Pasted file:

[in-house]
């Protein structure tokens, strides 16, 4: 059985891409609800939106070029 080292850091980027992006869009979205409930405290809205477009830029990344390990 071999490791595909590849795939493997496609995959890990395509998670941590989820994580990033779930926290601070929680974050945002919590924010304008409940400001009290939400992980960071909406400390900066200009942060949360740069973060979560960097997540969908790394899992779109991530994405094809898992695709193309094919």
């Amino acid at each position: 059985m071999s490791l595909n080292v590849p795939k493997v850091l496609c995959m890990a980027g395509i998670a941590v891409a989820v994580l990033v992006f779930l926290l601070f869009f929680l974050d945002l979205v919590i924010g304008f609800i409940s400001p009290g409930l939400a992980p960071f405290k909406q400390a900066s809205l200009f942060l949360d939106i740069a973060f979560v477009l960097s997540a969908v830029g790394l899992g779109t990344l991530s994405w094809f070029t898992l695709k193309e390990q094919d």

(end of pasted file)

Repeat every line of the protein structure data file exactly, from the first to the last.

[in-house]
């Protein structure tokens, strides 16, 4: 059985891409609800939106070029 080292850091980027992006869009979205409930405290809205477009830029990344390990 071999490791595909590849795939493997496609995959890990395509998670941590989820994580990033779930926290601070929680974050945002919590924010304008409940400001009290939400992980960071909406400390900066200009942060949360740069973060979560960097997540969908790394899992779109991530994405094809898992695709193309094919």
């Amino acid at each position: 059985m071999s490791l595909n080292v590849p795939k493997v850091l496609c995959m890990a980027g395509i998670a941590v891409a989820v994580l990033v992006f779930l926290l601070f869009f929680l974050d945002l979205v919590i924010g304008f609800i409940s400001p009290g409930l939400a992980p960071f405290k909406q400390a900066s809205l200009f942060l949360d939106i740069a973060f979560v477009l960097s997540a969908v830029g790394l899992g779109t990344l991530s994405w094809f070029t898992l695709k193309e390990q094919d």